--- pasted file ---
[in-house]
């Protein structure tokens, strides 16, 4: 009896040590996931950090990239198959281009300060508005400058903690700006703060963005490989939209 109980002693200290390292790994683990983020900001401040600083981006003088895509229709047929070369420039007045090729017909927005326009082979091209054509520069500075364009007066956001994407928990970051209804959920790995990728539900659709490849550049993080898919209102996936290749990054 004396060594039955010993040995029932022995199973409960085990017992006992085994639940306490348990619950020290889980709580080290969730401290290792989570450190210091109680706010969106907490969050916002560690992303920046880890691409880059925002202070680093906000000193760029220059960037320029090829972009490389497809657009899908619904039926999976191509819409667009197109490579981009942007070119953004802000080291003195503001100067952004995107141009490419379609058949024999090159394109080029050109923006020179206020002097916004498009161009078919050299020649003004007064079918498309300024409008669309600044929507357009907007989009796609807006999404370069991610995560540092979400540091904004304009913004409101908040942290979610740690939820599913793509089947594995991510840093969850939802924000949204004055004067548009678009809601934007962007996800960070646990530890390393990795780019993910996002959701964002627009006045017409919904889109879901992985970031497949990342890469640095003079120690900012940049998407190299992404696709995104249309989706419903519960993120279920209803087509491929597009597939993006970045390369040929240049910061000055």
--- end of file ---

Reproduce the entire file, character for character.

[in-house]
């Protein structure tokens, strides 16, 4: 009896040590996931950090990239198959281009300060508005400058903690700006703060963005490989939209 109980002693200290390292790994683990983020900001401040600083981006003088895509229709047929070369420039007045090729017909927005326009082979091209054509520069500075364009007066956001994407928990970051209804959920790995990728539900659709490849550049993080898919209102996936290749990054 004396060594039955010993040995029932022995199973409960085990017992006992085994639940306490348990619950020290889980709580080290969730401290290792989570450190210091109680706010969106907490969050916002560690992303920046880890691409880059925002202070680093906000000193760029220059960037320029090829972009490389497809657009899908619904039926999976191509819409667009197109490579981009942007070119953004802000080291003195503001100067952004995107141009490419379609058949024999090159394109080029050109923006020179206020002097916004498009161009078919050299020649003004007064079918498309300024409008669309600044929507357009907007989009796609807006999404370069991610995560540092979400540091904004304009913004409101908040942290979610740690939820599913793509089947594995991510840093969850939802924000949204004055004067548009678009809601934007962007996800960070646990530890390393990795780019993910996002959701964002627009006045017409919904889109879901992985970031497949990342890469640095003079120690900012940049998407190299992404696709995104249309989706419903519960993120279920209803087509491929597009597939993006970045390369040929240049910061000055």